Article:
Merrill-Williams R.E.A.L. 101.3 turntable

Mr Spock

demokratischer - sektor
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. . . από τον Art Dudley . . .

Think back to that original AR XA, regarded by many as the first suspended-subchassis turntable: Its tonearm and platter bearing were both fastened to the same rigid structure, itself suspended by springs from the turntable's base and drive motor. This had the effect of isolating the record and cartridge from mechanical disturbances, to the point that the user could bang on the base without making the record skip—something noted in AR's ads and public demonstrations of the day.

The solution devised by George Merrill and his partner in this project, the engineer Robert Williams, is a design that effectively splits the difference between the solid-plinth and suspended-subchassis approaches. The main structural component of the R.E.A.L. 101.3 turntable—for simplicity's sake, I'll call it a plinth—is a three-layer laminate: a 0.9375"-thick substrate of hard rubber sandwiched between 0.25"-thick top and bottom layers of phenolic

Flaws? The name of the R.E.A.L. 101.3 is a bit lame—a distinction that, in the long run, matters only inasmuch as such a thing might prevent someone from taking seriously so good a product. More to the point: I found that records were difficult to lift off of the platter, partly because the spindle seems very slightly larger than usual in diameter, and partly because my fingers found it difficult to get a purchase on the edge of the disc—this would be greatly eased by the platter's being a little smaller or a little larger in diameter. Also, the build quality of the power-supply housing was slightly less than I'd want from a $7995 product. Speaking of the price: If I were in the market for a new turntable, I'd prefer not having to pay for a rim clamp I have no intention of using.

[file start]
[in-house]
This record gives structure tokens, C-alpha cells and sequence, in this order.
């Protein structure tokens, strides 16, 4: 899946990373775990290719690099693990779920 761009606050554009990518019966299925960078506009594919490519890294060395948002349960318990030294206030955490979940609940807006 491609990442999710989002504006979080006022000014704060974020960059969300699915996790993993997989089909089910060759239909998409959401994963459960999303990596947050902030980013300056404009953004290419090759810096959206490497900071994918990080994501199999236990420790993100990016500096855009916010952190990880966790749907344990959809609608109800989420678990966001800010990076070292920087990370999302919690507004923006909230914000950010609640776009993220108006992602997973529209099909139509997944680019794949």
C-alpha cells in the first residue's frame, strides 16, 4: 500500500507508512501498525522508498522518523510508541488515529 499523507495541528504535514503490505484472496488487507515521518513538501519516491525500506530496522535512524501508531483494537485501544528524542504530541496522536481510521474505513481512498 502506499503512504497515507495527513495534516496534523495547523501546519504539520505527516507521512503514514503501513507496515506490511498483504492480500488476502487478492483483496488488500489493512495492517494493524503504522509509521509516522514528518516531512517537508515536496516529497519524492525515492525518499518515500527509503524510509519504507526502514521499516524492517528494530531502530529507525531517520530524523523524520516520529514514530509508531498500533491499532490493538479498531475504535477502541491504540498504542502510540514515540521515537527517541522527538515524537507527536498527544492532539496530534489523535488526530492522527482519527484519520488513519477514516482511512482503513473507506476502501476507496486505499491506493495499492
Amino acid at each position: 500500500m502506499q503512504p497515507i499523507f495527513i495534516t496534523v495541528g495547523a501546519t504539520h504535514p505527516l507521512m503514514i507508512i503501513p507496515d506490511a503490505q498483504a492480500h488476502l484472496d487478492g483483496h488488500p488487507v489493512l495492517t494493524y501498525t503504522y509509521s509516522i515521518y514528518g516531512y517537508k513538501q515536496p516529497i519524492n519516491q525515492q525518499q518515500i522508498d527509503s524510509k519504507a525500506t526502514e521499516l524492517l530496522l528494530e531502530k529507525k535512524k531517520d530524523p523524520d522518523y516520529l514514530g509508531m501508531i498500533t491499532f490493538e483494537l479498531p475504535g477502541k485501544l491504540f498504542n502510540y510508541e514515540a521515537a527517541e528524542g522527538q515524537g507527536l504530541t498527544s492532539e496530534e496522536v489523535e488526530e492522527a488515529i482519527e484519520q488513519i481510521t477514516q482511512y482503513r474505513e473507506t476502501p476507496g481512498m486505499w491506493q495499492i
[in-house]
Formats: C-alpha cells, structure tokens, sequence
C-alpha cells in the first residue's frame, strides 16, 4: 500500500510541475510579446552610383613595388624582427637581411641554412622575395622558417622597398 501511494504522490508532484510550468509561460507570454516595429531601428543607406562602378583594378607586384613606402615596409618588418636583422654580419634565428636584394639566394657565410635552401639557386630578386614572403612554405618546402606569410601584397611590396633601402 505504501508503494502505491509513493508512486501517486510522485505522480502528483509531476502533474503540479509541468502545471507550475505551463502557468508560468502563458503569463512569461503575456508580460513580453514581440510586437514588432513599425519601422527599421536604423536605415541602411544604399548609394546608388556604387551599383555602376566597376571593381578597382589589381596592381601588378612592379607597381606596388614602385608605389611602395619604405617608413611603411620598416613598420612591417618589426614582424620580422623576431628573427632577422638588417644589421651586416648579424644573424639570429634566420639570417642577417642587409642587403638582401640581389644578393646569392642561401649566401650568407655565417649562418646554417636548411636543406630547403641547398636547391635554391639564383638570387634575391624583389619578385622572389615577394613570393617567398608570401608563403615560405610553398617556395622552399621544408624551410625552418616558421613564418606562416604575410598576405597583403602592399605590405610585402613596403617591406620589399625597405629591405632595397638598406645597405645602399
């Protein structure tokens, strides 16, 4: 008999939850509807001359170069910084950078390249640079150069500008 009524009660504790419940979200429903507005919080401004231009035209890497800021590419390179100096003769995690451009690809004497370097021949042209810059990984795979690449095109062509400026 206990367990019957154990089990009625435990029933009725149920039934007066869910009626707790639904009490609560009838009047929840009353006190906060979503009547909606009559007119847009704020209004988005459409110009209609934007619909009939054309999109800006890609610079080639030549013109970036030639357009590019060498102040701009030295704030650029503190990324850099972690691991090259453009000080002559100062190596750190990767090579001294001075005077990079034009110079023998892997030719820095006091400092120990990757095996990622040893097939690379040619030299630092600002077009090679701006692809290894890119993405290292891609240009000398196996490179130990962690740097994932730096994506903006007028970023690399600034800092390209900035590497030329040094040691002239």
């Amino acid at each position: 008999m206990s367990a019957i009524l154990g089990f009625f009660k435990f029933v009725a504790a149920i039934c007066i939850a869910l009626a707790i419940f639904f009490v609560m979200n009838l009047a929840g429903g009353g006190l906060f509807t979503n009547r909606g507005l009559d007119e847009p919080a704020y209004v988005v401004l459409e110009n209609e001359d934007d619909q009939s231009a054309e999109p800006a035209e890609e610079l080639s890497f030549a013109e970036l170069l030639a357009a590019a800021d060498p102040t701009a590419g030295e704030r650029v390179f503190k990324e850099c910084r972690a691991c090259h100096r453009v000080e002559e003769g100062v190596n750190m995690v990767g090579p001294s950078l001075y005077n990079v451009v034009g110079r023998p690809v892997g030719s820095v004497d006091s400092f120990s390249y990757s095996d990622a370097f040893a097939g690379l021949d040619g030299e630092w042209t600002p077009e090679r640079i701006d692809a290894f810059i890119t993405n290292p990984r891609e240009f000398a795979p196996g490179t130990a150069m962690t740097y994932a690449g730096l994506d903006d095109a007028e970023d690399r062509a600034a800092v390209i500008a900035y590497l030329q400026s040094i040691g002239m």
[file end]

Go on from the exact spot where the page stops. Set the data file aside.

None of those misgivings detracts overmuch from what I see and hear as this turntable's most appealing feature: It excels at aspects of playback once considered the sole province of players made by people long retired or dearly departed, and it does so while being of reasonable size. (Okay, make that its two most appealing features.) As someone who is often asked to recommend new turntables yet often finds that few come to mind, the Merrill-Williams R.E.A.L. 101.3 is a pleasant surprise and an easy recommendation.

Description: Two-speed, belt-driven turntable with outboard power supply. Speeds: 331/3 and 45rpm. Wow & flutter: <0.02%. Speed accuracy: 2 parts per million.
Dimensions: 17.25" (438mm) W by 8.25" (210mm) H (with clamp) by 13.75" (350mm) D. Weight: 40 lb 18.2kg).

Real Turntable 101.3 Merrill



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